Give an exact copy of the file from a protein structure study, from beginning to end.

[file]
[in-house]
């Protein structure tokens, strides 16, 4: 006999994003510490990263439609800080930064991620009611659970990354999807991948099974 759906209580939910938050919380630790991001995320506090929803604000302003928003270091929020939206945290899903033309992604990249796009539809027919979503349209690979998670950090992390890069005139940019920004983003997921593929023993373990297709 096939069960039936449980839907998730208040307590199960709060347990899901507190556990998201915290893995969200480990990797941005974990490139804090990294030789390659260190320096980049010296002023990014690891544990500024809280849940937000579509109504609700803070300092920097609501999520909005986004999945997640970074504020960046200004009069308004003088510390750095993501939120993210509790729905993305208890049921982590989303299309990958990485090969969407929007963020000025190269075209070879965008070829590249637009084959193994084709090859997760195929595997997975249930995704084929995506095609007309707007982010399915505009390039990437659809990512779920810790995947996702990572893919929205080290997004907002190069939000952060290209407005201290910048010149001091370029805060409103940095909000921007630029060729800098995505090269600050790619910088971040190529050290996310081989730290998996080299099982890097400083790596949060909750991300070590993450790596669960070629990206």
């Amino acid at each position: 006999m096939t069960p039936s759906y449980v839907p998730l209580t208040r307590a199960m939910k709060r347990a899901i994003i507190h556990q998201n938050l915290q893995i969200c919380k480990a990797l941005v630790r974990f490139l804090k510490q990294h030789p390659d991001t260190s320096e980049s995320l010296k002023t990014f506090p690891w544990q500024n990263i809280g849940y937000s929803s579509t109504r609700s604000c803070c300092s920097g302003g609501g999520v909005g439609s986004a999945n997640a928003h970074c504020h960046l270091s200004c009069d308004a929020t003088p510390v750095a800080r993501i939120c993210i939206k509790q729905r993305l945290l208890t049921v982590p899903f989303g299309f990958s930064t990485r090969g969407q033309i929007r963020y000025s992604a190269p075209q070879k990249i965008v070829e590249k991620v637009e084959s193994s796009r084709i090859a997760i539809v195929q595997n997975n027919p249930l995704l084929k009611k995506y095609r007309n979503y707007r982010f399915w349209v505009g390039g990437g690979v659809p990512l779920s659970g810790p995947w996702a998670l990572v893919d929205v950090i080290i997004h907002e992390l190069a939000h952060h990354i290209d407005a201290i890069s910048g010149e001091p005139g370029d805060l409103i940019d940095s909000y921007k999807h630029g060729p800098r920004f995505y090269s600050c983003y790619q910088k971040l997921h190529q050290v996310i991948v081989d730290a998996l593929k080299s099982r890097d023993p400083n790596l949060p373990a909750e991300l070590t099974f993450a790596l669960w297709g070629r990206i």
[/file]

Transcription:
[in-house]
């Protein structure tokens, strides 16, 4: 006999994003510490990263439609800080930064991620009611659970990354999807991948099974 759906209580939910938050919380630790991001995320506090929803604000302003928003270091929020939206945290899903033309992604990249796009539809027919979503349209690979998670950090992390890069005139940019920004983003997921593929023993373990297709 096939069960039936449980839907998730208040307590199960709060347990899901507190556990998201915290893995969200480990990797941005974990490139804090990294030789390659260190320096980049010296002023990014690891544990500024809280849940937000579509109504609700803070300092920097609501999520909005986004999945997640970074504020960046200004009069308004003088510390750095993501939120993210509790729905993305208890049921982590989303299309990958990485090969969407929007963020000025190269075209070879965008070829590249637009084959193994084709090859997760195929595997997975249930995704084929995506095609007309707007982010399915505009390039990437659809990512779920810790995947996702990572893919929205080290997004907002190069939000952060290209407005201290910048010149001091370029805060409103940095909000921007630029060729800098995505090269600050790619910088971040190529050290996310081989730290998996080299099982890097400083790596949060909750991300070590993450790596669960070629990206």
């Amino acid at each position: 006999m096939t069960p039936s759906y449980v839907p998730l209580t208040r307590a199960m939910k709060r347990a899901i994003i507190h556990q998201n938050l915290q893995i969200c919380k480990a990797l941005v630790r974990f490139l804090k510490q990294h030789p390659d991001t260190s320096e980049s995320l010296k002023t990014f506090p690891w544990q500024n990263i809280g849940y937000s929803s579509t109504r609700s604000c803070c300092s920097g302003g609501g999520v909005g439609s986004a999945n997640a928003h970074c504020h960046l270091s200004c009069d308004a929020t003088p510390v750095a800080r993501i939120c993210i939206k509790q729905r993305l945290l208890t049921v982590p899903f989303g299309f990958s930064t990485r090969g969407q033309i929007r963020y000025s992604a190269p075209q070879k990249i965008v070829e590249k991620v637009e084959s193994s796009r084709i090859a997760i539809v195929q595997n997975n027919p249930l995704l084929k009611k995506y095609r007309n979503y707007r982010f399915w349209v505009g390039g990437g690979v659809p990512l779920s659970g810790p995947w996702a998670l990572v893919d929205v950090i080290i997004h907002e992390l190069a939000h952060h990354i290209d407005a201290i890069s910048g010149e001091p005139g370029d805060l409103i940019d940095s909000y921007k999807h630029g060729p800098r920004f995505y090269s600050c983003y790619q910088k971040l997921h190529q050290v996310i991948v081989d730290a998996l593929k080299s099982r890097d023993p400083n790596l949060p373990a909750e991300l070590t099974f993450a790596l669960w297709g070629r990206i």